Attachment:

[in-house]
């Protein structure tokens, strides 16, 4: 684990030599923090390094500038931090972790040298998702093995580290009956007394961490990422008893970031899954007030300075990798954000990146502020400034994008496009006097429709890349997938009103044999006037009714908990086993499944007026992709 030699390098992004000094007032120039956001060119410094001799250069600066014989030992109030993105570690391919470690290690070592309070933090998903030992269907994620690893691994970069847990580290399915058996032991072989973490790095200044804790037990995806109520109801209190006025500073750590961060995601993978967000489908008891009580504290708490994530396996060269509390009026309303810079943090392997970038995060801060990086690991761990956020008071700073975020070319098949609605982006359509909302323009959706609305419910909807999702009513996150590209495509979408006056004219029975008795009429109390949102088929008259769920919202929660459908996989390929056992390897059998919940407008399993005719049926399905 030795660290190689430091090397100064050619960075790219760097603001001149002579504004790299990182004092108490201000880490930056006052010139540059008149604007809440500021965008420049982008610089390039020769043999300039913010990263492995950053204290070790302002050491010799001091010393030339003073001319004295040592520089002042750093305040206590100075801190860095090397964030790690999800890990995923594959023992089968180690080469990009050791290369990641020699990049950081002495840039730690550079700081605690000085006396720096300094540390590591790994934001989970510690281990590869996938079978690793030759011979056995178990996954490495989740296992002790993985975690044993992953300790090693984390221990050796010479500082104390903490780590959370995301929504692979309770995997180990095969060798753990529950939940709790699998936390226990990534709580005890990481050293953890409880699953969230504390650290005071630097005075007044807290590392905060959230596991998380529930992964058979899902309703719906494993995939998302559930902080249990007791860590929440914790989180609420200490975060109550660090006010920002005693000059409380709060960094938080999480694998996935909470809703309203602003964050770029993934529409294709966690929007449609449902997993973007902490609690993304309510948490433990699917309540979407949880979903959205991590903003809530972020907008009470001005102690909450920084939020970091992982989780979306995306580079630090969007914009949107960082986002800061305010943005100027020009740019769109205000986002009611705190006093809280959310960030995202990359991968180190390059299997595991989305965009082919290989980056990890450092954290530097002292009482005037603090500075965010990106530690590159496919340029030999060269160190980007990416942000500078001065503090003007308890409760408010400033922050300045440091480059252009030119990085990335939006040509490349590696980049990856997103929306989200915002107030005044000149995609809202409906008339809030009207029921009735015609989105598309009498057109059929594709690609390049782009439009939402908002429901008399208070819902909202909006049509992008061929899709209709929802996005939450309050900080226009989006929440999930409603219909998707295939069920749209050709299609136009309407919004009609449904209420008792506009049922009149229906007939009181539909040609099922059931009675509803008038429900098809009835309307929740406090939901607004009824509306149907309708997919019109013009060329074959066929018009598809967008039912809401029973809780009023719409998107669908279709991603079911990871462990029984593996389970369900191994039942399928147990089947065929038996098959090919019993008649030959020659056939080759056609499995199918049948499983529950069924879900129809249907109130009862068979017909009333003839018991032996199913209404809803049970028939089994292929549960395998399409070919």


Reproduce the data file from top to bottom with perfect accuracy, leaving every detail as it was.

[in-house]
């Protein structure tokens, strides 16, 4: 684990030599923090390094500038931090972790040298998702093995580290009956007394961490990422008893970031899954007030300075990798954000990146502020400034994008496009006097429709890349997938009103044999006037009714908990086993499944007026992709 030699390098992004000094007032120039956001060119410094001799250069600066014989030992109030993105570690391919470690290690070592309070933090998903030992269907994620690893691994970069847990580290399915058996032991072989973490790095200044804790037990995806109520109801209190006025500073750590961060995601993978967000489908008891009580504290708490994530396996060269509390009026309303810079943090392997970038995060801060990086690991761990956020008071700073975020070319098949609605982006359509909302323009959706609305419910909807999702009513996150590209495509979408006056004219029975008795009429109390949102088929008259769920919202929660459908996989390929056992390897059998919940407008399993005719049926399905 030795660290190689430091090397100064050619960075790219760097603001001149002579504004790299990182004092108490201000880490930056006052010139540059008149604007809440500021965008420049982008610089390039020769043999300039913010990263492995950053204290070790302002050491010799001091010393030339003073001319004295040592520089002042750093305040206590100075801190860095090397964030790690999800890990995923594959023992089968180690080469990009050791290369990641020699990049950081002495840039730690550079700081605690000085006396720096300094540390590591790994934001989970510690281990590869996938079978690793030759011979056995178990996954490495989740296992002790993985975690044993992953300790090693984390221990050796010479500082104390903490780590959370995301929504692979309770995997180990095969060798753990529950939940709790699998936390226990990534709580005890990481050293953890409880699953969230504390650290005071630097005075007044807290590392905060959230596991998380529930992964058979899902309703719906494993995939998302559930902080249990007791860590929440914790989180609420200490975060109550660090006010920002005693000059409380709060960094938080999480694998996935909470809703309203602003964050770029993934529409294709966690929007449609449902997993973007902490609690993304309510948490433990699917309540979407949880979903959205991590903003809530972020907008009470001005102690909450920084939020970091992982989780979306995306580079630090969007914009949107960082986002800061305010943005100027020009740019769109205000986002009611705190006093809280959310960030995202990359991968180190390059299997595991989305965009082919290989980056990890450092954290530097002292009482005037603090500075965010990106530690590159496919340029030999060269160190980007990416942000500078001065503090003007308890409760408010400033922050300045440091480059252009030119990085990335939006040509490349590696980049990856997103929306989200915002107030005044000149995609809202409906008339809030009207029921009735015609989105598309009498057109059929594709690609390049782009439009939402908002429901008399208070819902909202909006049509992008061929899709209709929802996005939450309050900080226009989006929440999930409603219909998707295939069920749209050709299609136009309407919004009609449904209420008792506009049922009149229906007939009181539909040609099922059931009675509803008038429900098809009835309307929740406090939901607004009824509306149907309708997919019109013009060329074959066929018009598809967008039912809401029973809780009023719409998107669908279709991603079911990871462990029984593996389970369900191994039942399928147990089947065929038996098959090919019993008649030959020659056939080759056609499995199918049948499983529950069924879900129809249907109130009862068979017909009333003839018991032996199913209404809803049970028939089994292929549960395998399409070919």